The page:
Help New Employees Reach Their Potential

No matter how thorough your training process or how engaging your workplace, new hires -- even the most experienced -- are often overwhelmed. You can ease the way by assigning seasoned staffers as coaches.

Basically, coaches work shoulder-to-shoulder with new employees -- fielding questions, adjusting workloads and walking them through the basics of their jobs.

Here are a few considerations for an effective coaching program:

  • Assign coaches after your new recruits have completed training. It's a good way to ensure that new employees quickly apply the training to their jobs.
  • Give coaches the extra time to spend with new recruits. Adjust their work schedules accordingly.

Top managers may not want to put extra time and effort into a viable coaching system but consider the payoff: Studies have shown that coaching increases retention rates significantly and improves customer service.

What's more, skilled employees are likely to remain on board a lot longer if they feel that you understand their jobs and you're helping them achieve their goals.

Train With a Step-By-Step Orientation

Another way to reduce the pressure on new employees is with an extended orientation program. This enables you to present information about your company in bite-size pieces that new hires can readily absorb and understand.

Regardless of the size of your business, try to avoid cramming paperwork, tours and lectures about company philosophy into one hectic day. Keep in mind that most new employees are hoping to fall in love with your company.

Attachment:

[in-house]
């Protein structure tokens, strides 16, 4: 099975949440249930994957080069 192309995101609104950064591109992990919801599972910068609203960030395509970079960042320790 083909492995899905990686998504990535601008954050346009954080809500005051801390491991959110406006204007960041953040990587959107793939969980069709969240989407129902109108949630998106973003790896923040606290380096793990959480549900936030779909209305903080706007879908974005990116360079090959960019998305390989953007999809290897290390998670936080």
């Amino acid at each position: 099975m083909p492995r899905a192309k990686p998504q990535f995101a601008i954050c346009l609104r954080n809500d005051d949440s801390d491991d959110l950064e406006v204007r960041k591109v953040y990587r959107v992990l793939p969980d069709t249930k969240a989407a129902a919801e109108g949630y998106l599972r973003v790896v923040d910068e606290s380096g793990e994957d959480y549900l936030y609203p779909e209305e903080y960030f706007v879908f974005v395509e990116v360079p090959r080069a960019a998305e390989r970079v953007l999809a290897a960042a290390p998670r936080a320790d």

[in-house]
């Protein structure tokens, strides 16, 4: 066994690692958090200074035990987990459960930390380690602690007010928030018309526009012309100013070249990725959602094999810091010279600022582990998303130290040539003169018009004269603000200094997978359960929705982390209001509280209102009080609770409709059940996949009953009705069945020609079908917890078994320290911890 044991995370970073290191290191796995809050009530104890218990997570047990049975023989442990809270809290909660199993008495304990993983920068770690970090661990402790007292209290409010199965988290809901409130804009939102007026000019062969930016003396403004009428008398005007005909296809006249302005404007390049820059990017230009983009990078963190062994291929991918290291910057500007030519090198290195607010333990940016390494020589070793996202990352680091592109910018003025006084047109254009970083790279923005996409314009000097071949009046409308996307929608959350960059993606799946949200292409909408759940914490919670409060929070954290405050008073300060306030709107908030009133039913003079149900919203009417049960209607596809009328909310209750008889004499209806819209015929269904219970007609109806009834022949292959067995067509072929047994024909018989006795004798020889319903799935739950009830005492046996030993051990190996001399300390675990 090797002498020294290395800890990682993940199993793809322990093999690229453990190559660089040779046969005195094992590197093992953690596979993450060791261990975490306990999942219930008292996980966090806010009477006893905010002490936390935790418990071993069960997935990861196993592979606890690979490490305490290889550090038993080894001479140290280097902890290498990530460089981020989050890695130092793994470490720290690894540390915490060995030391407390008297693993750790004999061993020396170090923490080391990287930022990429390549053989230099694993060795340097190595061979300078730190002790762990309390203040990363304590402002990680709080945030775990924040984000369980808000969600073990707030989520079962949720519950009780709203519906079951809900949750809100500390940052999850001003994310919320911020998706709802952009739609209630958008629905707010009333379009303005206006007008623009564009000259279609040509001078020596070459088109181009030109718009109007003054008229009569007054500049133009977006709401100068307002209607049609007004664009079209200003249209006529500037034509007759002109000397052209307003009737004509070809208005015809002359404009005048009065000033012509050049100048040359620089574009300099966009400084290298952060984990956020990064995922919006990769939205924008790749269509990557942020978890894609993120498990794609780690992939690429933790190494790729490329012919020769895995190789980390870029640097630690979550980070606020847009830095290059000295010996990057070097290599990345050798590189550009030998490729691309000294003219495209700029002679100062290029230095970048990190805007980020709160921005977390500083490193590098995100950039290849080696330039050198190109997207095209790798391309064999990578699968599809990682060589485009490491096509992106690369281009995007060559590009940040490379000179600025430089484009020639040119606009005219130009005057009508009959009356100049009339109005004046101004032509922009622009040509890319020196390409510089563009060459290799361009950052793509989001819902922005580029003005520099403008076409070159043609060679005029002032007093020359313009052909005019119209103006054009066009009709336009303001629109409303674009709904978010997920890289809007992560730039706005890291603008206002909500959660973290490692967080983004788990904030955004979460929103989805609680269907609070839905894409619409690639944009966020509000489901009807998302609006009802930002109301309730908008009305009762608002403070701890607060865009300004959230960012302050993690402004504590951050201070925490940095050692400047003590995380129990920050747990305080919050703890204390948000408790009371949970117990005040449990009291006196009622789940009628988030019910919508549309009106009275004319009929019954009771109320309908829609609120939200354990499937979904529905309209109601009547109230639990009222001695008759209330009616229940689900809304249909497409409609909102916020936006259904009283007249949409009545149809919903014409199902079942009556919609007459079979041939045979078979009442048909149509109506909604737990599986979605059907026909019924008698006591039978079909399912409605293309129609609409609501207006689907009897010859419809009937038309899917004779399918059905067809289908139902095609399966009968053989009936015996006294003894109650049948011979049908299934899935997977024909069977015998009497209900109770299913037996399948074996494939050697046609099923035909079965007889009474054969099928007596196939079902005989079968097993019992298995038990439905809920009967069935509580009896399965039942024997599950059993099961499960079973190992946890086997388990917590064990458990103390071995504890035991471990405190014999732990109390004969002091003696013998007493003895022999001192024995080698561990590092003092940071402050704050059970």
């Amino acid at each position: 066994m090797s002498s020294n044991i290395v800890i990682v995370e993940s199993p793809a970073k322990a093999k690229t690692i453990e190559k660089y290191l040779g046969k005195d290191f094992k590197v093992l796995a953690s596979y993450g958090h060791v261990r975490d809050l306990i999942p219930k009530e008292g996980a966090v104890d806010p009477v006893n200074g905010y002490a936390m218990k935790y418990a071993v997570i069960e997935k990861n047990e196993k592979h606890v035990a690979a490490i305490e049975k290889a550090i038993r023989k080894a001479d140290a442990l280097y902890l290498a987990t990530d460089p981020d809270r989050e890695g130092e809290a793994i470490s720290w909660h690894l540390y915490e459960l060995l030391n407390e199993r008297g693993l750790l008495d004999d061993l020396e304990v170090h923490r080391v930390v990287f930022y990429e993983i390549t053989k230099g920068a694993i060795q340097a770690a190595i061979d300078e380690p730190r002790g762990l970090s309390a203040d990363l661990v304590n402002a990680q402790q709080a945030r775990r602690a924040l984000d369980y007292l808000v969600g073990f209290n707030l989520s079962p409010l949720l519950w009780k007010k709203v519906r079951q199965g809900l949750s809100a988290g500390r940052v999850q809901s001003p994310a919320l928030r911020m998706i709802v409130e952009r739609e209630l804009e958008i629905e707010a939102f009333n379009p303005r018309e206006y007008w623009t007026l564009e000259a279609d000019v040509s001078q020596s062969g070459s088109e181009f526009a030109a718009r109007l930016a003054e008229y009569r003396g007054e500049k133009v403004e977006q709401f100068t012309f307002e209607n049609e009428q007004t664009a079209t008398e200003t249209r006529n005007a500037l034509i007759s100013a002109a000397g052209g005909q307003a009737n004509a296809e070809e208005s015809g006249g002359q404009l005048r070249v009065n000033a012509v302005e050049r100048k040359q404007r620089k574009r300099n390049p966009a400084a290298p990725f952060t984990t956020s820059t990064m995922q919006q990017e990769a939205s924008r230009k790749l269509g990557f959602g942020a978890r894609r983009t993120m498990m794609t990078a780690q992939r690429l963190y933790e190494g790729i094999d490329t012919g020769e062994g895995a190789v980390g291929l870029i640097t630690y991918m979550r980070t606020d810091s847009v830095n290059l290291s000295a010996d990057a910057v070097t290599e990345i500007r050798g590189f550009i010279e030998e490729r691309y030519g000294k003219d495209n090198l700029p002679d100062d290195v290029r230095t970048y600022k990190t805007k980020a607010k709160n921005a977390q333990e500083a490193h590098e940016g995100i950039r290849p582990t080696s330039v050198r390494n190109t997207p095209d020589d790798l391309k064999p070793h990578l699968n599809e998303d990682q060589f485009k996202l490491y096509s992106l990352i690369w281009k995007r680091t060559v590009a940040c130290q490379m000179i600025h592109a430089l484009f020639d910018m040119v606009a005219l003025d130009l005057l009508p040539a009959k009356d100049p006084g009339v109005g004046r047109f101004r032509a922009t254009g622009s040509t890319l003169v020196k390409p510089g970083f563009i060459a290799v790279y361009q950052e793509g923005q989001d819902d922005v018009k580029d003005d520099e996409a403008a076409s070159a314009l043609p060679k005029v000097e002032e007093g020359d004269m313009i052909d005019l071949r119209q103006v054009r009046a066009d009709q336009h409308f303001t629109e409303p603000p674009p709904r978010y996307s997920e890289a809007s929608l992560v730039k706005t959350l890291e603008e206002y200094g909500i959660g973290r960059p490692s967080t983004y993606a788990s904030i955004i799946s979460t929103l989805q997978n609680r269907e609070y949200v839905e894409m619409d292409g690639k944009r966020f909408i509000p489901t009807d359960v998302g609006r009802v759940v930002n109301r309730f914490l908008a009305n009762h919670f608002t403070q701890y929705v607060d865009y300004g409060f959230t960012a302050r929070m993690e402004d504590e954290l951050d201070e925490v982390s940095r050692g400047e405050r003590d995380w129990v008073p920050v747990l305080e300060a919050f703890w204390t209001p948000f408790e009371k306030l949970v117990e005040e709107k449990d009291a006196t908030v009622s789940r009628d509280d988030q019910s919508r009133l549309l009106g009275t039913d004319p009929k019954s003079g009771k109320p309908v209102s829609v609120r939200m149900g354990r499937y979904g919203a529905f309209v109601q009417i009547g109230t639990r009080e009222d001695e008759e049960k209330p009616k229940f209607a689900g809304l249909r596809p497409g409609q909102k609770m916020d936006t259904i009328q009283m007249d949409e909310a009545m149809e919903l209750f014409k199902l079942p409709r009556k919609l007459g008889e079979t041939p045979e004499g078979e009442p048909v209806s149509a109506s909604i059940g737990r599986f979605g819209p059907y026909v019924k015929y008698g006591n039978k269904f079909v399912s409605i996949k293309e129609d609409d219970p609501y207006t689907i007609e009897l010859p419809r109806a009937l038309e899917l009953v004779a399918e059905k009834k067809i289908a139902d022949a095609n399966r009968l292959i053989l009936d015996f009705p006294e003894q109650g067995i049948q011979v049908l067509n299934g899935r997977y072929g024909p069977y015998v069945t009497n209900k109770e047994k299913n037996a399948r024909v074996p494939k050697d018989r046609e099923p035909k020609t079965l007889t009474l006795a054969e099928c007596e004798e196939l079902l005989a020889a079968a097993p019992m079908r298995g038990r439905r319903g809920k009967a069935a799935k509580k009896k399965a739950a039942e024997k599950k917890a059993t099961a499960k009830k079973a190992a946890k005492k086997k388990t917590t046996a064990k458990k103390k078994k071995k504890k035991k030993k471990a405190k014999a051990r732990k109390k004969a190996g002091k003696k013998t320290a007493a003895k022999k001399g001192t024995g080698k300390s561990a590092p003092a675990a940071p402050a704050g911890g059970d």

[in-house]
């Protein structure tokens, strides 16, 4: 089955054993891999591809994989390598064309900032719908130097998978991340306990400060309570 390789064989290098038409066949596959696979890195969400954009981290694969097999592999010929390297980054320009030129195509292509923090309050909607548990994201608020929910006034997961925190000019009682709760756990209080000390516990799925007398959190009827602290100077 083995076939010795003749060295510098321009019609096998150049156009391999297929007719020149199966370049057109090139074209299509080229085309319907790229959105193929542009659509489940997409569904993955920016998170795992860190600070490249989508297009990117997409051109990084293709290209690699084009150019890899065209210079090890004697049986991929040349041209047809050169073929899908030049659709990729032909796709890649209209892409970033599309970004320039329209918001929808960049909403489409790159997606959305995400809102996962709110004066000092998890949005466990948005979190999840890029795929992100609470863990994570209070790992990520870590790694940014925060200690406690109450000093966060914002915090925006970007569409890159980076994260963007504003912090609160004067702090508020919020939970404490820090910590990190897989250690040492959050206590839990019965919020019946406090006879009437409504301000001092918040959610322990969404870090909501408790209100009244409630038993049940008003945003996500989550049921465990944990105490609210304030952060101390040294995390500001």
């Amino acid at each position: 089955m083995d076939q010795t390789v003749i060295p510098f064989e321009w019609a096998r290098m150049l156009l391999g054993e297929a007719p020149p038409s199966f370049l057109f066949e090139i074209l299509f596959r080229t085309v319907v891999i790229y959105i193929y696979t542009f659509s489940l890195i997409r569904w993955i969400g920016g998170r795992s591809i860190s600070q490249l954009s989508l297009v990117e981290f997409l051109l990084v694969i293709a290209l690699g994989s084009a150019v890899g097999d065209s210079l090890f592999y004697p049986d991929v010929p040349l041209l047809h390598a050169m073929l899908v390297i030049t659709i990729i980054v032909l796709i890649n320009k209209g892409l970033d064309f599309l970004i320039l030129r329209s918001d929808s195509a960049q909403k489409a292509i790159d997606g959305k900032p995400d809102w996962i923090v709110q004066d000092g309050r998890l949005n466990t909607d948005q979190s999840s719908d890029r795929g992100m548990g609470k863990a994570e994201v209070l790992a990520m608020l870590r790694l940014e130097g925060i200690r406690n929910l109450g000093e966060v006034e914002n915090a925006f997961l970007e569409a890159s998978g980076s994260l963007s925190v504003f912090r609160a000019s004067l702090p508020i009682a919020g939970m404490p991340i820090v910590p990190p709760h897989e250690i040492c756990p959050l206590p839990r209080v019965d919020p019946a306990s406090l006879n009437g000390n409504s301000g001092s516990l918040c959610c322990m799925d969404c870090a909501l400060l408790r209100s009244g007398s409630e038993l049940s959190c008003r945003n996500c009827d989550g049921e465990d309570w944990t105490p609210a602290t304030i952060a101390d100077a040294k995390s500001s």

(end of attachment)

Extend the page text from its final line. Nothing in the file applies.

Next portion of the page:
Here's a quick orientation guide to help them:

  • Step 1 Set aside an entire day for paperwork, security checks and other administrative matters. This gives new hires time to review employee manuals, company rules and benefit plans.
  • Step 2 Reserve another full day for tours of the workplace and for initial meetings -- perhaps luncheons -- with coworkers and supervisors.
  • Step 3 After your recruits have spent a week or so on the job, schedule another session to review company philosophy, incentive programs, and the types of training and career paths they can pursue. By this time, the recruits are likely to have substantive questions about their jobs and company policies.

A gradual -- and thorough -- introduction gives employees the impression that you want them to have a long and productive career with your firm. After all, the honeymoon phase is the best time to plant the seeds for staff loyalty.

Your guidance and attention reassures new employees that you care about their integration into the company. Instead of feeling overwhelmed or forgotten, they'll feel nurtured and valued.

Coaches aren't just hand-holders. They can also help new recruits become comfortable - and productive - more quickly. They serve as vital links to your company's "culture" or special way of doing things.

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